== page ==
Saturday, 11 February 2017

Movie Review: Where The Sidewalk Ends (1950)


A film noir focusing on a flawed detective, Where The Sidewalk Ends hits many of the right dark notes but falls just short of perfect sharpness.

In New York City, police detective Mark Dixon (Dana Andrews) is warned about his violent methods. Too quick with his fists, Dixon's hatred of hoodlums stems from wanting to distance himself from the memory of his father, an infamous thief. Dixon and his partner Klein (Bert Freed) investigate the murder of Texas businessman Morrison, stabbed to death by abusive low life Ken Paine at an illegal gambling joint run by notorious criminal Tommy Scalise (Gary Merrill).

Dixon tracks down Paine and accidentally kills him with a punch. In a cold panic, Dixon decides to cover up his role in Paine's death, and works to implicate Scalise for the murders of both Morrison and Paine. In the meantime Dixon also starts to fall in love with Paine's estranged wife Morgan (Gene Tierney). But when Morgan's father Jiggs (Tom Tully) becomes the chief suspect in Paine's murder, Dixon finds his troubles multiplying.

Where The Sidewalk Ends reunites director Otto Preminger with stars Dana Andrews and Gene Tierney, the talent trio responsible for 1944's Laura. And with a script by Ben Hecht, Where The Sidewalk Ends gets many things right. The black and white photography is rich with bright light sources cutting through imposing shadows, heavy coats, glistening streets, neon signs and an abundance of hooligans. Mark Dixon as the central protagonist is a deeply damaged man, fighting internal demons with a career rumbling in reverse gear. And the plot is filled with just enough complexity and coincidence to highlight the ironies of life without slipping into irrational territory.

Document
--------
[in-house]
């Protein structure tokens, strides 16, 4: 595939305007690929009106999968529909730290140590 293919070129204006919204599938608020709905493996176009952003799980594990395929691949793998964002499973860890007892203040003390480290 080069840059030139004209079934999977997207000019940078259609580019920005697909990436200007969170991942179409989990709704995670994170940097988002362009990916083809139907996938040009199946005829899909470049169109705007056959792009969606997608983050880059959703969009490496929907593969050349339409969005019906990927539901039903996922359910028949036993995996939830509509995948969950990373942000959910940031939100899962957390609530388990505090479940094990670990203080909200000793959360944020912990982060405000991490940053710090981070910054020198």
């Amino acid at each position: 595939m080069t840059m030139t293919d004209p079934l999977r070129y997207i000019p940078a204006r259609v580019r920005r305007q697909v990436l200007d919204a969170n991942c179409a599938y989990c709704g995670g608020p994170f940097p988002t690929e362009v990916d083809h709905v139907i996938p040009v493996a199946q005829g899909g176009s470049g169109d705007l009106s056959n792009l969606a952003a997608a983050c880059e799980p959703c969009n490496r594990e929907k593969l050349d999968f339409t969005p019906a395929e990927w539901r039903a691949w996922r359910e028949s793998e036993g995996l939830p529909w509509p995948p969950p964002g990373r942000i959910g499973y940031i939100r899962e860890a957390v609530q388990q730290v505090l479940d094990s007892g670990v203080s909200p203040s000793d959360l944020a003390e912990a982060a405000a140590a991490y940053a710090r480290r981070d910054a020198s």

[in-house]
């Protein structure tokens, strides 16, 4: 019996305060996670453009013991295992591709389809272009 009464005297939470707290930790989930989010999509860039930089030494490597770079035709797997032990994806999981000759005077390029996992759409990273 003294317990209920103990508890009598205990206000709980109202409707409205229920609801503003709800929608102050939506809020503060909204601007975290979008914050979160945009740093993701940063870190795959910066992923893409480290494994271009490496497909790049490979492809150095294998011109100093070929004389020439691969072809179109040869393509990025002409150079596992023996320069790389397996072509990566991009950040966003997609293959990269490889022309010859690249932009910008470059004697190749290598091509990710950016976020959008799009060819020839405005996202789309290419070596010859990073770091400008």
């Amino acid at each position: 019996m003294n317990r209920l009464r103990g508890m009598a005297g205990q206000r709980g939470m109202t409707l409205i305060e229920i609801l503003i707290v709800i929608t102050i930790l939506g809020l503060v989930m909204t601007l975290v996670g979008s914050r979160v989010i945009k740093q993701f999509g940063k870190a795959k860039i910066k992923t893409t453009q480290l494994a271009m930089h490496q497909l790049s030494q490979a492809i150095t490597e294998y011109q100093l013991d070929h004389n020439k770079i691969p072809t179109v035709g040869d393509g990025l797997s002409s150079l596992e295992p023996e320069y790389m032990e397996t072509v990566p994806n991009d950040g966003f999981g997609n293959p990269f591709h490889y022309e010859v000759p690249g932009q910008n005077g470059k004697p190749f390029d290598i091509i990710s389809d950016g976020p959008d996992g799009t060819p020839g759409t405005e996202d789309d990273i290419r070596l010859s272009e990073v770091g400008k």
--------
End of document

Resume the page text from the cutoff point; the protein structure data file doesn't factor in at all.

The film's texture is enhanced by several nice touches. Mobster Scalise is smooth as silk, Gary Merrill perfecting a condescending smarm and augmenting it with constant sniffing of an unknown substance to keep his airways clean and his brain in overdrive. Dixon's partner Klein is also hard headed but has it under control, and gets a moment to shine with his wife when Dixon comes calling for financial help. And an assortment of secondary characters including a taxi driver, a dotty neighbour, a caustic diner waitress, an ex-convict on parole and numerous hissing musclemen add animation at every turn. Karl Malden shows us as the newly minted Lieutenant at Dixon's precinct.

While Dana Andrews does well and has plenty to bite into as the emotionally distressed Dixon, the character of Morgan is less successful. Gene Tierney is generally unable to do much with the underwritten role of a too-good woman with poor judgement in men.  And while Hecht's writing is sturdy, it lacks a cutting edge in dialogue exchanges that sound appropriately belligerent but lack in wit.

Where The Sidewalk Ends is worthwhile place to visit, one detective finally running out of fist room in the confrontation with the ghost of his father's legacy.






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